ezyang’s blog

the arc of software bends towards understanding

Sources of music

I love listening to music, especially new and interesting pieces that I've never heard before. Unfortunately, being a somewhat frugal spender my own personal collection of music grows very slowly; perhaps a bit too slowly for my own tastes. When I need new music, where do I turn?

  • MixApp is a collaborative music listening application. At its worst, it can be simply used as an extension to your current music library; anyone who is your friend and who is online, you can search for music and queue it up for yourself. However, the serendipitous part of MixApp is when you've dropped into a room of people you don't know and music you don't know, but man, it sounds good and suddenly you're being taken on a sonic adventure across artists you've never heard of and a genre you've just discovered and wham: you just got MixApp'ed. Update: MixApp is dead (the founders went on to build Meteor), though there are replacements popping up like turntable.fm
  • Pandora and last.fm are both pretty reliable methods to get a stream of genre appropriate singles, one after another. The serendipity level is not as nice as MixApp, though, so I don't find myself turning to these much.
  • There's not really much that can beat a good radio host. People like David Garland and John Schaefer have such a diverse and deep palette of musical knowledge, and they've had every evening for who knows how many years to hone the craft of sharing this with the listeners of public radio. I was very pleased when WQXR finally managed to get a high-quality internet stream back online.
  • I was room-skipping on MixApp one evening, and was caught by the Kleptone's latest album Uptime/Downtime. I have nothing against mix artists: the whole tradition of music has been founded upon the borrowing, stealing, and building upon of earlier work, and in many cases, an adept mix artist can improve the "popular music" material it was founded upon. Or sometimes the source material is just really awesome, and should be listened to in its own right: one of the most interesting musical adventures I've had recently was taking the samples list for Uptime/Downtime and listening to each source piece in turn.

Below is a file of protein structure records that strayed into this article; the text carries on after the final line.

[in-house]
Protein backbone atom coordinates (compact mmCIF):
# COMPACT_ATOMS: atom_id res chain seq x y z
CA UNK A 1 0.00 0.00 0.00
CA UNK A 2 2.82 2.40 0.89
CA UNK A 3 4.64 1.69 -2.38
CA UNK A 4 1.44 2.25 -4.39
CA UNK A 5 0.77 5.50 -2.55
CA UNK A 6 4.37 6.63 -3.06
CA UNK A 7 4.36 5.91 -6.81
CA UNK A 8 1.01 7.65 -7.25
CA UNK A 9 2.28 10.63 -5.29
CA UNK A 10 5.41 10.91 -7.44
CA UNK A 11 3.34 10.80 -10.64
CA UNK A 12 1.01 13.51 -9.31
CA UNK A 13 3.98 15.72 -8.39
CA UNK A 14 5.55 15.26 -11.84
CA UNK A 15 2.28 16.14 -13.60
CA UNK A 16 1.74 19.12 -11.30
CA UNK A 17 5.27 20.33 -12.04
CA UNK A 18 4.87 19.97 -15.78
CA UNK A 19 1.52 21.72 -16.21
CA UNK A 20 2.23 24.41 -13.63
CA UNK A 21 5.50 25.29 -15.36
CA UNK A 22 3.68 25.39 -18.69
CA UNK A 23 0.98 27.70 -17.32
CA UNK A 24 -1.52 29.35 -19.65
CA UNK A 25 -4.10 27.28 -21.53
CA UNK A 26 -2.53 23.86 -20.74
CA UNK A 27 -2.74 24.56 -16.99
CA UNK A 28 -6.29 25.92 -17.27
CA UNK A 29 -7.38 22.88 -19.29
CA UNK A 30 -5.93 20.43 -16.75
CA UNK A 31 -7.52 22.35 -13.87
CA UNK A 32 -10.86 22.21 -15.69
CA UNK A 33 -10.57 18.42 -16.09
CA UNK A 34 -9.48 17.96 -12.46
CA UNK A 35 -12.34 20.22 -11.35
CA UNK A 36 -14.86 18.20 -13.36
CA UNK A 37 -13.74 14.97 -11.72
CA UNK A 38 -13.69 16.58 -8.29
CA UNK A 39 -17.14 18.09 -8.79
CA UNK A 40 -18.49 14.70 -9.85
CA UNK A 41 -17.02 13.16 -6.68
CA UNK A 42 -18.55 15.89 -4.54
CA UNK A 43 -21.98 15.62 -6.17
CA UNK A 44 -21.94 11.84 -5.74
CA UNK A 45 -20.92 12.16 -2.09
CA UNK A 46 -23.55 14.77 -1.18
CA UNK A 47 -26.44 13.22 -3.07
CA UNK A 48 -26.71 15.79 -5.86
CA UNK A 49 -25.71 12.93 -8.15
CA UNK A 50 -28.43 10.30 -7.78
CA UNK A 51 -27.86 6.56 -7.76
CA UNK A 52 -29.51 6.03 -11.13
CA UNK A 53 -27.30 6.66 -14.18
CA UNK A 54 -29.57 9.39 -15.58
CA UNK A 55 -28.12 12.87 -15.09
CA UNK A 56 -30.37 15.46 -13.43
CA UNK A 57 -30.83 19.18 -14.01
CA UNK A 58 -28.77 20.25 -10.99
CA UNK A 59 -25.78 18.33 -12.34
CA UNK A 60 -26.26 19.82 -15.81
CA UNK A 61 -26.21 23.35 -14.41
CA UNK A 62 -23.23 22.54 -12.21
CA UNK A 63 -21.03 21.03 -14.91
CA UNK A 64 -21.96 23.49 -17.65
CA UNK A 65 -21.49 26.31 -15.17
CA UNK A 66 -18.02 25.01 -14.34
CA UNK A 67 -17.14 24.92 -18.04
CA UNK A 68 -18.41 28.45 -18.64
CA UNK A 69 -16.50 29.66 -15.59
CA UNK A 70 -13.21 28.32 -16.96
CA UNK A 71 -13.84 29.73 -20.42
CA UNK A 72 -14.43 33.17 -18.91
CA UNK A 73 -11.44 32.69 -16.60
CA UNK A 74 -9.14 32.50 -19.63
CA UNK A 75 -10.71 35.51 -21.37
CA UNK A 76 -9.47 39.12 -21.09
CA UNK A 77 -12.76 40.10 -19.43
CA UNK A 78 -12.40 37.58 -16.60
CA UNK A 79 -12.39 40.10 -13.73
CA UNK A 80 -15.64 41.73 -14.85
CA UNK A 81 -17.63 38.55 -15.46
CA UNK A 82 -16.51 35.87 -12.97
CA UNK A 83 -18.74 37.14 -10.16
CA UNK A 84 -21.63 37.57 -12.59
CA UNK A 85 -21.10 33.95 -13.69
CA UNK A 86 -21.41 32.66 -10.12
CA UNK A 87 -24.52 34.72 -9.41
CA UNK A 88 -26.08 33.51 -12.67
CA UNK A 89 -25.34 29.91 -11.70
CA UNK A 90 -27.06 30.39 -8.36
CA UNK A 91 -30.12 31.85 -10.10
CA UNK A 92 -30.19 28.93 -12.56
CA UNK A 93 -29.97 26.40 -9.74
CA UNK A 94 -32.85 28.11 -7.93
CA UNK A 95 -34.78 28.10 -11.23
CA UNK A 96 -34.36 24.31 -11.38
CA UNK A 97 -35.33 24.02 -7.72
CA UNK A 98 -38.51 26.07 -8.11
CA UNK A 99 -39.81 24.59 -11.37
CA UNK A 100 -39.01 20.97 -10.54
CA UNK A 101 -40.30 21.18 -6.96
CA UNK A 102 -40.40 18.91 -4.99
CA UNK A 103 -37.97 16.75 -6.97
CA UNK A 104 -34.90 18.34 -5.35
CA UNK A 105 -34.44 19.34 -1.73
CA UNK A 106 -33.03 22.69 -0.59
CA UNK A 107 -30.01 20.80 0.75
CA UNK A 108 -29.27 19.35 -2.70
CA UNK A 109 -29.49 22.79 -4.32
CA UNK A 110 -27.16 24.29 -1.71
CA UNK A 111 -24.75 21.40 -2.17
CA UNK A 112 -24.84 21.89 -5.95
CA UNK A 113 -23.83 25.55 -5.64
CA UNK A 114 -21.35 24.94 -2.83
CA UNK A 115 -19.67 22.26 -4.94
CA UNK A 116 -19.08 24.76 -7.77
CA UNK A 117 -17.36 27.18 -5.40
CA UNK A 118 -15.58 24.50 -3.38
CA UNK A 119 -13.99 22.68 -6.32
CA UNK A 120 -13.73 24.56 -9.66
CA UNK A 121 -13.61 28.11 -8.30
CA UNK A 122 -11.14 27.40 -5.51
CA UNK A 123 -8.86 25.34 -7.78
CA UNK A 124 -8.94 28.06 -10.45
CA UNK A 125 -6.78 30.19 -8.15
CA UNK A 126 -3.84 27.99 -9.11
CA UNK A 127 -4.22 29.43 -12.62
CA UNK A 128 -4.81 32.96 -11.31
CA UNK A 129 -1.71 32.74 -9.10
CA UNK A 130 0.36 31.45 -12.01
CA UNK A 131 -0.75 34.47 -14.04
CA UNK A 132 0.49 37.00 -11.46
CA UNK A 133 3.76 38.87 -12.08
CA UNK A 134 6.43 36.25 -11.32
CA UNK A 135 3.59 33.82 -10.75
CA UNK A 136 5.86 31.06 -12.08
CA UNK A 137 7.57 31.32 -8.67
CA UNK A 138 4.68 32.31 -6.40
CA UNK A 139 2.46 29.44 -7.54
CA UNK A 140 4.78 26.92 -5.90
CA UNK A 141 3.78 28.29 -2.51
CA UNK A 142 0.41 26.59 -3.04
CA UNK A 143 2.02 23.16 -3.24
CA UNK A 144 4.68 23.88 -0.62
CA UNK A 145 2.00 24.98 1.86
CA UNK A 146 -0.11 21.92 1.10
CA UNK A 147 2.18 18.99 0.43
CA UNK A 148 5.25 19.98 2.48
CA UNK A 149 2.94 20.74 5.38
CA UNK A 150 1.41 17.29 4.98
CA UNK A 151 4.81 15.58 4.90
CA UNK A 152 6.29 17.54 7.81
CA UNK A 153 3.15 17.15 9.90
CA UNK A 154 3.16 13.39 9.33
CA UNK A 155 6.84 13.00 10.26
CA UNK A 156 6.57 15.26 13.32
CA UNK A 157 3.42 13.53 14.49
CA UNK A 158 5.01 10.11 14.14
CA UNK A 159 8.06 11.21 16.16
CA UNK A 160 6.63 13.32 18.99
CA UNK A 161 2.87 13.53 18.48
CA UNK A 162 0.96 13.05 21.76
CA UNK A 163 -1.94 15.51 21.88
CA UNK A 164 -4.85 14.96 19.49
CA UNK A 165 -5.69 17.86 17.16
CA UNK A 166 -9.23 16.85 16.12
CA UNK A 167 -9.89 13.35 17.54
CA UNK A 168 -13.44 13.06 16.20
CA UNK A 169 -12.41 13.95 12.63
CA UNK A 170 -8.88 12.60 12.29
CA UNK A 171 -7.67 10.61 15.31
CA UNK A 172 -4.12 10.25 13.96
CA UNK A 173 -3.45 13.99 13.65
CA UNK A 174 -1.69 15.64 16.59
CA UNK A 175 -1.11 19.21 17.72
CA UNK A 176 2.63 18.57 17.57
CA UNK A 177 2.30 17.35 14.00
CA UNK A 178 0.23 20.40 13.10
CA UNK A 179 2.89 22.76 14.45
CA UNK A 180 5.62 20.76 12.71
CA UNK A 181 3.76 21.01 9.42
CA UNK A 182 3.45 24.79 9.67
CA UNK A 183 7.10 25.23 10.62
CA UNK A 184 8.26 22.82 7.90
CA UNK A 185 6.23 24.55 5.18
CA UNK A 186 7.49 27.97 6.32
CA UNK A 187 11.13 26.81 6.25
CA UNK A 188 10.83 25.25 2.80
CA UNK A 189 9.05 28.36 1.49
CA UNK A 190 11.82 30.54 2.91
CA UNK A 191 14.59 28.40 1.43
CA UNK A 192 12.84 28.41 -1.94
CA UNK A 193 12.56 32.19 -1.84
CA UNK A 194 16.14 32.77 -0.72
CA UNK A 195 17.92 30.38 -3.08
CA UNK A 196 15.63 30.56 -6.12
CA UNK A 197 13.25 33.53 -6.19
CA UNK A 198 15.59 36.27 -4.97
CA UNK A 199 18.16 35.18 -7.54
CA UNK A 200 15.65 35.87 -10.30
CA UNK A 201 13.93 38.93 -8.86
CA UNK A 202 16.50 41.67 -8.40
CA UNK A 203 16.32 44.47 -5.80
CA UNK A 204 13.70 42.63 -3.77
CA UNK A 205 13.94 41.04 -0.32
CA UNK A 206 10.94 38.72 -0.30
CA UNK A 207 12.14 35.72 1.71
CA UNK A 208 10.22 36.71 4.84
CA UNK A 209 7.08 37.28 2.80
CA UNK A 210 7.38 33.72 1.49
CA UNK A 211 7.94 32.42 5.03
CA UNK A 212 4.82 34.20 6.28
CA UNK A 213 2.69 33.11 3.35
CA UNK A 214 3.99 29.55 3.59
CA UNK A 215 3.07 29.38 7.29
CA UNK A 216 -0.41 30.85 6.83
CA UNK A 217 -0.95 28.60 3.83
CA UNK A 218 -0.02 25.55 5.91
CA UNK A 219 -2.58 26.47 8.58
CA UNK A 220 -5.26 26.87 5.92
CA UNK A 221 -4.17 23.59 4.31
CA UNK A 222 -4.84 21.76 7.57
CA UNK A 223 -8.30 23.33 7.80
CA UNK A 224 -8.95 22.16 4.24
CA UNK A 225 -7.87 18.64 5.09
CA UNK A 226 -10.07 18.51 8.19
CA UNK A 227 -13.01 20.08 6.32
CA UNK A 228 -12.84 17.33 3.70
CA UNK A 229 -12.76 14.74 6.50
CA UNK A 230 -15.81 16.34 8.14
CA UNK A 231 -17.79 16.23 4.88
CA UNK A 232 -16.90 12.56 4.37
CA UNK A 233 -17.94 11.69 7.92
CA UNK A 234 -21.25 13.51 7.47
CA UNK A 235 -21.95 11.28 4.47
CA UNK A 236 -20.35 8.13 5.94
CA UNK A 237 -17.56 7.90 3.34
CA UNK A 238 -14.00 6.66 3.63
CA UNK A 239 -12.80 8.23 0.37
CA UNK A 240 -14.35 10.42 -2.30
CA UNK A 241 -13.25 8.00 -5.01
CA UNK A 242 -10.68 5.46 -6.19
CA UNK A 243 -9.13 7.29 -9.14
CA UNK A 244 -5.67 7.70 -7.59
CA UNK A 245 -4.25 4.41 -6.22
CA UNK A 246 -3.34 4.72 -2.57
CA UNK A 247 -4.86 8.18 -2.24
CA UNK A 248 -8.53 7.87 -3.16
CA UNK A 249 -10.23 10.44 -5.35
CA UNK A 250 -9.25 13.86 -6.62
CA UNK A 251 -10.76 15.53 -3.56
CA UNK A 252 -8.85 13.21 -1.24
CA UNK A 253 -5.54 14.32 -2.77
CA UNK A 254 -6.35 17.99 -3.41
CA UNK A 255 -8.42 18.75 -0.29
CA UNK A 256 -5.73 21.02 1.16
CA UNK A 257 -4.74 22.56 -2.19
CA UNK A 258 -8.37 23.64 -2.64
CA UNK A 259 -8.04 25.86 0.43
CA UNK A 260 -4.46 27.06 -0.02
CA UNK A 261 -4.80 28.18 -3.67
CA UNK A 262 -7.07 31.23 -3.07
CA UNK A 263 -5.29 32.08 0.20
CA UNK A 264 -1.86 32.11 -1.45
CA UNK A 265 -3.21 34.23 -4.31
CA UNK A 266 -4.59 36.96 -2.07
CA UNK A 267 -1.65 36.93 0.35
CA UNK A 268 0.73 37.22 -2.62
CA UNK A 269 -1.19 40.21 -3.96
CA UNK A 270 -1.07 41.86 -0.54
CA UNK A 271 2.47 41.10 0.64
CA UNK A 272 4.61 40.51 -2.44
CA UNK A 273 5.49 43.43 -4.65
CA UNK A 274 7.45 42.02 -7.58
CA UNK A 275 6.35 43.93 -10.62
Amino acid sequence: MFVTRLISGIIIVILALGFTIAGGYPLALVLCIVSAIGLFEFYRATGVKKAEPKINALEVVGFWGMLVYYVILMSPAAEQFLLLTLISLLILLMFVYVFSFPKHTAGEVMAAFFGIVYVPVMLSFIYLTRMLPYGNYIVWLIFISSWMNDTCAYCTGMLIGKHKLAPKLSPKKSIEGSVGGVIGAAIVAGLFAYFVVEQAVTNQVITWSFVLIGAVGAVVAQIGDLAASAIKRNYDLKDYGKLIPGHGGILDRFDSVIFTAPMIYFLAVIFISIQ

• Orchestra, wind ensemble, small ensemble, or really any type of ensemble, rehearsal, affords time several months to get intimately familiar with a particular piece of music. I would have never have gotten the chance to fully appreciate contemporary works such as Bells for Stokowski or Persichetti's Masquerade for Band without this really in-depth exploration into a piece.

I should consider myself extremely lucky to be living in an era where new music is constantly at my fingertips. How do you seek out new and interesting music?

4 Responses to “Sources of music”

  1. Cesium says:

    I’ve noted before that I don’t have tastes in music, I have Markov chains of songs. This is accurate; I get some of my music from unlikely associations: related videos on YouTube, searching on Wikipedia and finding another song with the same name, hearing the guy in the next room play it on his piano all the time….

    A lot of it, though, comes from a series of music nights over the past semester, where a bunch of friends and I made playlists and listened to them together — kind of like MixApp, but on YouTube and over IRC; unfortunately those seem to have stopped now. (Most of my music comes from YouTube, because it’s free, you can find almost anything, and any reduction in sound quality is masked by laptop speakers anyway. As a corollary, I rarely have all the songs in a given album, or indeed more than three or four from any single artist.) Last.fm has also introduced me to interesting music, although I went and listened to Charalambides too much and now it’s skewed toward Texan psychedelic artists.

  2. Star Babe says:


  3. Anonymous says:

    Very true

  4. Haruna says:

    Music is just an art of keeping the nine at rest

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